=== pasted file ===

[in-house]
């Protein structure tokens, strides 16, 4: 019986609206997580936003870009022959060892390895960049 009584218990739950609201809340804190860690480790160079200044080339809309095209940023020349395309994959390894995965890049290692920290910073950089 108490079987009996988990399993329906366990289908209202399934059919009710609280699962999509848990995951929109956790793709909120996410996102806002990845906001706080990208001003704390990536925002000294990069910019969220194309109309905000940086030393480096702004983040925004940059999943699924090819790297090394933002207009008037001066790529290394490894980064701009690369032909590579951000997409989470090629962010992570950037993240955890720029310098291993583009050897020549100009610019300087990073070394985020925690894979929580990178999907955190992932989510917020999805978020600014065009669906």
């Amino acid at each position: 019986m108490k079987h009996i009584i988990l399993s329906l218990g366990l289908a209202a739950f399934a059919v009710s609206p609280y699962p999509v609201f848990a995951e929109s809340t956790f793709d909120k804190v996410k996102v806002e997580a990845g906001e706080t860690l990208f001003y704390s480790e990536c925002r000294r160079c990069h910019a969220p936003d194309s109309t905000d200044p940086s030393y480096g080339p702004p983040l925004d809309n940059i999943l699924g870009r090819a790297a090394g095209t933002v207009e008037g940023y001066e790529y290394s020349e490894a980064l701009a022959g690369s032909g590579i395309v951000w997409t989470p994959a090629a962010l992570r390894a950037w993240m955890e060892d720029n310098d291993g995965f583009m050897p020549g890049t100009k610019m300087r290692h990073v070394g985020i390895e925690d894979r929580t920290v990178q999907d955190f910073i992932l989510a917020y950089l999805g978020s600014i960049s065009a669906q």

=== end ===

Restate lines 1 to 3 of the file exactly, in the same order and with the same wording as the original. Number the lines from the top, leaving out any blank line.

[in-house]
């Protein structure tokens, strides 16, 4: 019986609206997580936003870009022959060892390895960049 009584218990739950609201809340804190860690480790160079200044080339809309095209940023020349395309994959390894995965890049290692920290910073950089 108490079987009996988990399993329906366990289908209202399934059919009710609280699962999509848990995951929109956790793709909120996410996102806002990845906001706080990208001003704390990536925002000294990069910019969220194309109309905000940086030393480096702004983040925004940059999943699924090819790297090394933002207009008037001066790529290394490894980064701009690369032909590579951000997409989470090629962010992570950037993240955890720029310098291993583009050897020549100009610019300087990073070394985020925690894979929580990178999907955190992932989510917020999805978020600014065009669906």
């Amino acid at each position: 019986m108490k079987h009996i009584i988990l399993s329906l218990g366990l289908a209202a739950f399934a059919v009710s609206p609280y699962p999509v609201f848990a995951e929109s809340t956790f793709d909120k804190v996410k996102v806002e997580a990845g906001e706080t860690l990208f001003y704390s480790e990536c925002r000294r160079c990069h910019a969220p936003d194309s109309t905000d200044p940086s030393y480096g080339p702004p983040l925004d809309n940059i999943l699924g870009r090819a790297a090394g095209t933002v207009e008037g940023y001066e790529y290394s020349e490894a980064l701009a022959g690369s032909g590579i395309v951000w997409t989470p994959a090629a962010l992570r390894a950037w993240m955890e060892d720029n310098d291993g995965f583009m050897p020549g890049t100009k610019m300087r290692h990073v070394g985020i390895e925690d894979r929580t920290v990178q999907d955190f910073i992932l989510a917020y950089l999805g978020s600014i960049s065009a669906q």